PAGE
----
Event-driven average performances were relatively muted for the month. Positive contributions from deals moving in the right direction such as Activision and successfully closed deals, such as the merger between Rogers Communications and Shaw Communications, were negatively offset by a widening in deal spreads owing to recent market instability. A deal in the financial sector, in which Toronto-Dominion Bank is buying First Horizon Corporation, was particularly affected by the sell-off of bank stocks. The merger arbitrage opportunity set is currently animated by opposing driving forces, which are generating a degree of volatility in merger spreads. The rising cost of debt, the dynamic stance adopted by US regulators to challenge the large deals announced and the level of economic uncertainty are all factors helping to widen spreads and to keep them wide. At the same time, the strategy currently offers an attractive deal spread above historic averages, which should attract more interest from arbitrageurs and help to narrow the spread. According to merger arbitrage managers, the lower-than-average number of deals announced since the start of the year is not surprising. Corporate CEOs and board rooms would like greater economic visibility before making a move on a new acquisition.



The distressed community got an adrenaline shot during the month with the collapse of several American financial institutions and Credit Suisse. The surprise failure of Silicon Valley Bank provoked panic, leading to an indiscriminate sell-off of financial stocks, which progressively reversed from most of the assets towards the end of the month. This was a major event due to the size of the failed banks, but contained to a limited number of institutions with a big percentage of uninsured bank deposits. Although the amount of non-performing loans, defaulting issues and bankruptcies remains relatively low, investors are much more alert to the risk of cracks in the market, as economic fundamentals may continue to deteriorate. One area of particular attention is commercial real estate and the percentage that the financing of these assets represents in US regional banks.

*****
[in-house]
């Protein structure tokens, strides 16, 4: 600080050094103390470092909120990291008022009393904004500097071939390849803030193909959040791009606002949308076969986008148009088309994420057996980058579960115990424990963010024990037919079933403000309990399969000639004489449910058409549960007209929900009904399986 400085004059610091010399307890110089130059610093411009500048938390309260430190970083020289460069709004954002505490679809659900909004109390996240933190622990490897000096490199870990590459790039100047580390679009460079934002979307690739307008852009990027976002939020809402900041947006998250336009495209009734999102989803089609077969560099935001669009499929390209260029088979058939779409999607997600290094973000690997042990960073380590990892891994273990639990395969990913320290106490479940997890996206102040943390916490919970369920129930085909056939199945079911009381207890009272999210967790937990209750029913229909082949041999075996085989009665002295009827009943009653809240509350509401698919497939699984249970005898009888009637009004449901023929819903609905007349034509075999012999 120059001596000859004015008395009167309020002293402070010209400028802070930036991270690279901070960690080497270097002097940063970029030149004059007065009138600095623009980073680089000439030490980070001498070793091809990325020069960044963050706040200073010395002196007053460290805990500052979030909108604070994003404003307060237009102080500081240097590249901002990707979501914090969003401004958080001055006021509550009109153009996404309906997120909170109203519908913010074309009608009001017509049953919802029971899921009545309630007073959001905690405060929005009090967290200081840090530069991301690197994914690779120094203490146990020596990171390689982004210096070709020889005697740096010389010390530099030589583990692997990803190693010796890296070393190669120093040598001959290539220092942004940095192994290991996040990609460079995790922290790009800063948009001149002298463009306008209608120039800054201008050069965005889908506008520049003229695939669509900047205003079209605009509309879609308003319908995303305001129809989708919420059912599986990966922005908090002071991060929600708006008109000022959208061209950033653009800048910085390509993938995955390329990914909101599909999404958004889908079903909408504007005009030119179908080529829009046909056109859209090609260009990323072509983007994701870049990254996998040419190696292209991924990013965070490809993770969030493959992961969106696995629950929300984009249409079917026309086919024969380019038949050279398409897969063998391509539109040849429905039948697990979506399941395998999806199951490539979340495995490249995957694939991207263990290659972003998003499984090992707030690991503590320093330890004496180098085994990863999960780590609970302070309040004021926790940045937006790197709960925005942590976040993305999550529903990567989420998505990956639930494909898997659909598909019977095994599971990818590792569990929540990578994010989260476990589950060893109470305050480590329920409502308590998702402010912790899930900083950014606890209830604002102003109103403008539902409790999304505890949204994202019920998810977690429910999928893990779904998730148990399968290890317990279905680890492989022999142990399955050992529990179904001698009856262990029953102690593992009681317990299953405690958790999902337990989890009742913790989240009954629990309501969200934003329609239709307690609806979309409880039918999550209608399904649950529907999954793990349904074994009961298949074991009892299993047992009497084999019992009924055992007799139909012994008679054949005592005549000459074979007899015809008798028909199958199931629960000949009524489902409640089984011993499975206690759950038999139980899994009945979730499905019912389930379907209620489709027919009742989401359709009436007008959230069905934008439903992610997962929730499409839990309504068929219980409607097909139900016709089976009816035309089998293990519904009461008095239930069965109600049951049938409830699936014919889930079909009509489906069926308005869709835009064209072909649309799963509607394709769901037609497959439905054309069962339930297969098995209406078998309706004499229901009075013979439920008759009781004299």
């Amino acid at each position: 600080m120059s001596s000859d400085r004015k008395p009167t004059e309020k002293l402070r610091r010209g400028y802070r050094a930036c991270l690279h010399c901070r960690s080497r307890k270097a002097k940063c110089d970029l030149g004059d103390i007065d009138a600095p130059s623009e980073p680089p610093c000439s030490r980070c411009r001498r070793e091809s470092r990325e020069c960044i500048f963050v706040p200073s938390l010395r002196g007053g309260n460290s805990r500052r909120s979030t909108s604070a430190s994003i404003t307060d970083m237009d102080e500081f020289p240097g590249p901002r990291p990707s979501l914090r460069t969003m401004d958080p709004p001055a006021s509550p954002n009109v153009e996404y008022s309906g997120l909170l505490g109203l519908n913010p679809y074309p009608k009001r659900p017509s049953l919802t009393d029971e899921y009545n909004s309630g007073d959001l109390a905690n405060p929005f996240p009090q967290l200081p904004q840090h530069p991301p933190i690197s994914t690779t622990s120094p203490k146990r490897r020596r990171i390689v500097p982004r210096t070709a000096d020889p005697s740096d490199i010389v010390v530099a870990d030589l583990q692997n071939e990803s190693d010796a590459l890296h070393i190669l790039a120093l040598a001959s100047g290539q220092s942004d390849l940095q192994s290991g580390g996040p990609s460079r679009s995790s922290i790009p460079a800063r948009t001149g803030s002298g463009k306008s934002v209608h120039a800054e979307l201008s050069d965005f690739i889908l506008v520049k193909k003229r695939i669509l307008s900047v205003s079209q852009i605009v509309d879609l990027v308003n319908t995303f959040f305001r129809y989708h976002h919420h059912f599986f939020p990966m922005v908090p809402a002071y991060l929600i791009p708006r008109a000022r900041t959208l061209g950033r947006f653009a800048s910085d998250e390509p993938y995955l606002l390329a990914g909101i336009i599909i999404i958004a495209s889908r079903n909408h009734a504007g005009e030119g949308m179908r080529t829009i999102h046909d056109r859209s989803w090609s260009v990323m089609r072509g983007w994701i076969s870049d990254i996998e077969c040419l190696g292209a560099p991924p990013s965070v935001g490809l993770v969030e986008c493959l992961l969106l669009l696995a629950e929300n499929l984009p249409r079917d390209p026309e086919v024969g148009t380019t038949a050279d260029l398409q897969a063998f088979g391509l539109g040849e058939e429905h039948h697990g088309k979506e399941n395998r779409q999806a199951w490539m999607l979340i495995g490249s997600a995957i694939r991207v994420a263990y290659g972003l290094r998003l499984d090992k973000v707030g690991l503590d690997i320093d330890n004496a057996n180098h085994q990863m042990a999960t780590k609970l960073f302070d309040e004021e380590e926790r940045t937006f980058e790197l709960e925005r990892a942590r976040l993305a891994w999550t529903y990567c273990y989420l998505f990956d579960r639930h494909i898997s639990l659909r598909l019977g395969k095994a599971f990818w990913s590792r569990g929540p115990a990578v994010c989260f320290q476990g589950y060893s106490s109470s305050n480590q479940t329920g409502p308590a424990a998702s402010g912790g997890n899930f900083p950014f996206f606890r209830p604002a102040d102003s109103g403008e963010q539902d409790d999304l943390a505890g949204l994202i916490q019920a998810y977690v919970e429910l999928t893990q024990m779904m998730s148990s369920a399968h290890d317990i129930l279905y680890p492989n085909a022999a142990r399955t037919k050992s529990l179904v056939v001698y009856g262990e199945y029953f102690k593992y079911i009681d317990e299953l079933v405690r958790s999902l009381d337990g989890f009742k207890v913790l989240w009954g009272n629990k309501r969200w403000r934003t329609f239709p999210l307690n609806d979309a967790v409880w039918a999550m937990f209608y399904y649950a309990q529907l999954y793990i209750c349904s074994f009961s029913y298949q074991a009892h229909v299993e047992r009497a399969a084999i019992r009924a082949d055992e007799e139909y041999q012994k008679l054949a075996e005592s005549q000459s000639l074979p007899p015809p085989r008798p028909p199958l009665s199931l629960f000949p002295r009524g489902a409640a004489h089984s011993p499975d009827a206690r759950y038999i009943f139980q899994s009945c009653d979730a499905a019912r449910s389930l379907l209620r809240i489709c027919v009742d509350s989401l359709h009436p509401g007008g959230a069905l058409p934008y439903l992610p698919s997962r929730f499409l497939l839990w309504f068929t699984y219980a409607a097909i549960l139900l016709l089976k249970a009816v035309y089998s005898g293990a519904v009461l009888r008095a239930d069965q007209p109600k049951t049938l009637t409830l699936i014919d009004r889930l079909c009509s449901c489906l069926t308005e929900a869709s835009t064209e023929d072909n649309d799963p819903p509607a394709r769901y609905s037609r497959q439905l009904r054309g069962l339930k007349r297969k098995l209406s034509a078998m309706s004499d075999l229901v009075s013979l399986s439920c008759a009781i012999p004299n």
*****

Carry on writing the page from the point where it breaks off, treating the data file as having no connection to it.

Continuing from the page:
Long short credit

Long short credit managers have done well compared to traditional credit funds since the start of 2022. Their short books and hedges have helped mitigate the impact of widening spreads on long holdings. Long-Short credit strategies seem to be gaining in appeal. An environment of higher rates for longer could be a tailwind for alpha generation both on long and short positions, as fundamental research becomes more important in portfolio construction. Absolute return or hedged investment approaches have gained more relevance, as positions in AT1 issues have generated significant volatility and market losses for the investment community. It is a fact that yields have widened, again giving fixed income a seat at the Asset Allocation table. However, as recent events have demonstrated, risk aversion should also be part of the investor’s decision-making process.


[1] “Lego House” lyrics by Ed Sheeran

Find it fast

Get information faster with a single click

Get insights straight to your inbox